A post-closing plan Featured

7:02am EDT September 29, 2005
Private equity firms buy businesses to improve shareholder value. The best way to create shareholder value is to build a better business during the course of your ownership: one that is bigger, more profitable, more competitive and run by a capable, professional management team. The first six months following an acquisition are critical to laying the groundwork for these business improvements. To ensure success, the typical post-closing transition plan should include specific activities in the areas of communication, planning, organizational alignment and tools for execution.

Communication (days 1 through 15)
At the point of closing, communication to employees, customers and vendors is essential to minimize anxiety and potential disruptions to the business. The content of the communication should be tailored for each stakeholder, and include topics such as ownership transition, customer focus, growth and a team-based management style. Shortly after closing, establish long-term communication programs for shareholders, employees, customers and vendors, using input from managers and the employees themselves.

Planning (days 60 through 90)
Clear strategic and tactical plans are essential for building a better business. One way to set the strategy is to hold a two-day, offsite meeting with senior management and middle managers. Share due diligence findings, historical financial data, operational performance data and industry benchmarks with the managers. Armed with this data, new ownership and managers can work together to identify strategic goals and a tactical plan to address growth opportunities, customer satisfaction, human resources, infrastructure, operational improvements and financial management. After this initial planning meeting, the team can produce a financial plan that supports the strategic goals and tactical plan. Then execution begins.

Organizational alignment (days 90 through 120)
Cultural and economic alignment between ownership and management is essential for building a better business. Open communication (e.g. employee surveys, newsletters, employee meetings, events, planning sessions and management meetings) and a team-based management style (which empowers employees and promotes cross-functional cooperation) accelerate the cultural alignment, particularly at companies that previously had centralized decision making and an autocratic management style. Economic alignment is achieved during this period through the creation of incentive-based compensation programs and offerings to purchase or earn equity in the new company.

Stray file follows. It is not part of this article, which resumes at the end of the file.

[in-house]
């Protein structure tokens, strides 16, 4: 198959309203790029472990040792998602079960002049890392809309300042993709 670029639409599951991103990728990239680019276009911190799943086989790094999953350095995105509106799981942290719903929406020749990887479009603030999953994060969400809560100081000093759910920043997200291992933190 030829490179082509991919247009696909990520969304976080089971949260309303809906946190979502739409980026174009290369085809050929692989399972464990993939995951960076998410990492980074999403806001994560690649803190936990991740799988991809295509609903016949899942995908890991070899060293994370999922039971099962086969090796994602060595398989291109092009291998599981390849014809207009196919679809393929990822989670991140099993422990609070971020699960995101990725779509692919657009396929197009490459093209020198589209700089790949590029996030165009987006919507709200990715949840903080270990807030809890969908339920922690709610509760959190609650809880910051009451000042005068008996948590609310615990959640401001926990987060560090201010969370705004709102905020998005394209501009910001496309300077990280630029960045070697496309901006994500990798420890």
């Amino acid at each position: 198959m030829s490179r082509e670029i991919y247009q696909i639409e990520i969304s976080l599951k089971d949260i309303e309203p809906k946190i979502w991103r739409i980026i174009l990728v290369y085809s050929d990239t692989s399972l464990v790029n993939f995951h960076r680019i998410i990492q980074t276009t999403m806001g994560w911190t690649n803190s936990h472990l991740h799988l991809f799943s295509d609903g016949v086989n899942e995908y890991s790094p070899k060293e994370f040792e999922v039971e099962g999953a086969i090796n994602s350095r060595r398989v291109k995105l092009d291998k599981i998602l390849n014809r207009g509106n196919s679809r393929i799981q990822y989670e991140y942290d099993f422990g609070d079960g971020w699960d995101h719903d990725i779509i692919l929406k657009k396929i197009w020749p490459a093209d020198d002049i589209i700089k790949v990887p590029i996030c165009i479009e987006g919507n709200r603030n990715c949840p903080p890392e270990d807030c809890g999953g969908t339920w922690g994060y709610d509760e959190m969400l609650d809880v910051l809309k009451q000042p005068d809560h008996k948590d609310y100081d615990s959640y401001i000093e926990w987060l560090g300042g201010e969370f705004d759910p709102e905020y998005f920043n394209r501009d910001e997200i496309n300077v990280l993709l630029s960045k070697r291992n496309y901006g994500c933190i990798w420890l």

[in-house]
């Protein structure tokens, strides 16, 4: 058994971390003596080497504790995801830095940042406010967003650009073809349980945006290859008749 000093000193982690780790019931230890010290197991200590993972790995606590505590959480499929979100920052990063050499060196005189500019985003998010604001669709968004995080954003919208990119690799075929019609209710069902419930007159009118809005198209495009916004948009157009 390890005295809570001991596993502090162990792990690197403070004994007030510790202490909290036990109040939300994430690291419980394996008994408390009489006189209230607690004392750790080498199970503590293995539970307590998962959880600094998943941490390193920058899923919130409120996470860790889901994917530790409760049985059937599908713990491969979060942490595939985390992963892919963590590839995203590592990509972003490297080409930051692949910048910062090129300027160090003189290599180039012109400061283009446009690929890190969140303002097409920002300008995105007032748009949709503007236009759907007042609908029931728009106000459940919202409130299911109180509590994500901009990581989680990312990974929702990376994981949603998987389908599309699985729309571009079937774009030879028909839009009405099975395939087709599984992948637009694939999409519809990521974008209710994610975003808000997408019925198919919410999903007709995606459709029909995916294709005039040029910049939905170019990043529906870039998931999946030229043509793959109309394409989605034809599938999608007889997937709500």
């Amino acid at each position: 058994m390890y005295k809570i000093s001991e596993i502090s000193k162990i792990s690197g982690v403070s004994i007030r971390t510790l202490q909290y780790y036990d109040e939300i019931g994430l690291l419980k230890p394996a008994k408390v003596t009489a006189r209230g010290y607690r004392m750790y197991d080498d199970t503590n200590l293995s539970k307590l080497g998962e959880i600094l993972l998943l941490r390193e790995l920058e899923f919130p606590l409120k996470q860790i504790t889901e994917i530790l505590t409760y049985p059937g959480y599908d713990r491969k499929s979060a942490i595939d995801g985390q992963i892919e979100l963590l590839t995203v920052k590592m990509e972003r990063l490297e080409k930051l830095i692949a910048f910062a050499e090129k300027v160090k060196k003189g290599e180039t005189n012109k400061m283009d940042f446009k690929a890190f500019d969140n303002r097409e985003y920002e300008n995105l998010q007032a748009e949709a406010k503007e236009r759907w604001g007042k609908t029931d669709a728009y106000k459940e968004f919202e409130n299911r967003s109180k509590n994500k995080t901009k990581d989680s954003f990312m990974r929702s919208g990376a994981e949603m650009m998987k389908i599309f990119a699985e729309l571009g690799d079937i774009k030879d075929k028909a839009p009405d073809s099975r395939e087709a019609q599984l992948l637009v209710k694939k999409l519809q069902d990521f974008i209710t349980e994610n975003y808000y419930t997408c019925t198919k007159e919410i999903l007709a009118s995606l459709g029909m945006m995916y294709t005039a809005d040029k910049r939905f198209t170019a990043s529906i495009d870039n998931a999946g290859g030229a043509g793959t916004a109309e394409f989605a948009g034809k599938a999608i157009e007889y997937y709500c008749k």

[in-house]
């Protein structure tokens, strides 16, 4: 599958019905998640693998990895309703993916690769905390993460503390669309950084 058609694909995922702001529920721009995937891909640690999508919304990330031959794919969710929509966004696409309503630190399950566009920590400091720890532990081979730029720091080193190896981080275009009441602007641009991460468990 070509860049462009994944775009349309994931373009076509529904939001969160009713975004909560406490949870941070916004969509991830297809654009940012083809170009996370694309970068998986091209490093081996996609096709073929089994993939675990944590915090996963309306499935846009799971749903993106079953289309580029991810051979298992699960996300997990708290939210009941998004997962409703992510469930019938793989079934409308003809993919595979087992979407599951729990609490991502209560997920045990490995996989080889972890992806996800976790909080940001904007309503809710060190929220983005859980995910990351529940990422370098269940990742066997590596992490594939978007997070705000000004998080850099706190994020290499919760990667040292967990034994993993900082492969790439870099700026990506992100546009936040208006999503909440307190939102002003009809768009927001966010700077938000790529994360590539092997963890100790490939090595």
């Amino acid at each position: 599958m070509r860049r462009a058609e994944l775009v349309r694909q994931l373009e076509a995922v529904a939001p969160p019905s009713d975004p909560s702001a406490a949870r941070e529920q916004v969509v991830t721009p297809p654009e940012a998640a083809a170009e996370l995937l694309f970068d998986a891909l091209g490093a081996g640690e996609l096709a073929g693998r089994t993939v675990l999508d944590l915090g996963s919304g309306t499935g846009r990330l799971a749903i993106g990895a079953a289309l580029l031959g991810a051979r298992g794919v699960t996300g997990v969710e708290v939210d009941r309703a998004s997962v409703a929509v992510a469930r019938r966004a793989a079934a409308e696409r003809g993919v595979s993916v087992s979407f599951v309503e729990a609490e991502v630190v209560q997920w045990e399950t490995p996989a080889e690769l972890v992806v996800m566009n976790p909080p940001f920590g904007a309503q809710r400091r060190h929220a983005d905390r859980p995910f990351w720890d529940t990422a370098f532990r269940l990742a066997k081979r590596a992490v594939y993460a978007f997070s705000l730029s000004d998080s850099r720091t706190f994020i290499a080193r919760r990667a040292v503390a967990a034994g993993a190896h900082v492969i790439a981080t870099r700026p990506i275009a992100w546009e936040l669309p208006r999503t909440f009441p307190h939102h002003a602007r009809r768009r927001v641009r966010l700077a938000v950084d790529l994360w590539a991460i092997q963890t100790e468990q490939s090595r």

Tools for execution (days 120 through 180)

  • Visual metrics. After plans are completed and execution begins, establish visual metrics to measure progress versus goals or other benchmarks. Display these performance metrics in common areas of each facility to serve as both a measurement and a communication tool for employees, customers and vendors.

  • Training. During the planning process, have managers identify key change agents in the organization. Provide these managers or employees offsite training in continuous improvement concepts, problem solving, communication, meeting management and conflict resolution. These change agents can then return to their business units to establish a continuous-improvement team to tackle a preselected business problem or opportunity aligned with the business plan.

The first six months following an acquisition is a critical period. A properly executed transition plan that provides open communication, strategic and tactical planning, organizational alignment and tools to enhance execution will accelerate the process of building a better business and shareholder value.

Denny R. Bolzan is a principal at Pfingsten Partners LLC. Reach Pfingsten Partners at (847) 374-9140 or www.pfingstenpartners.com.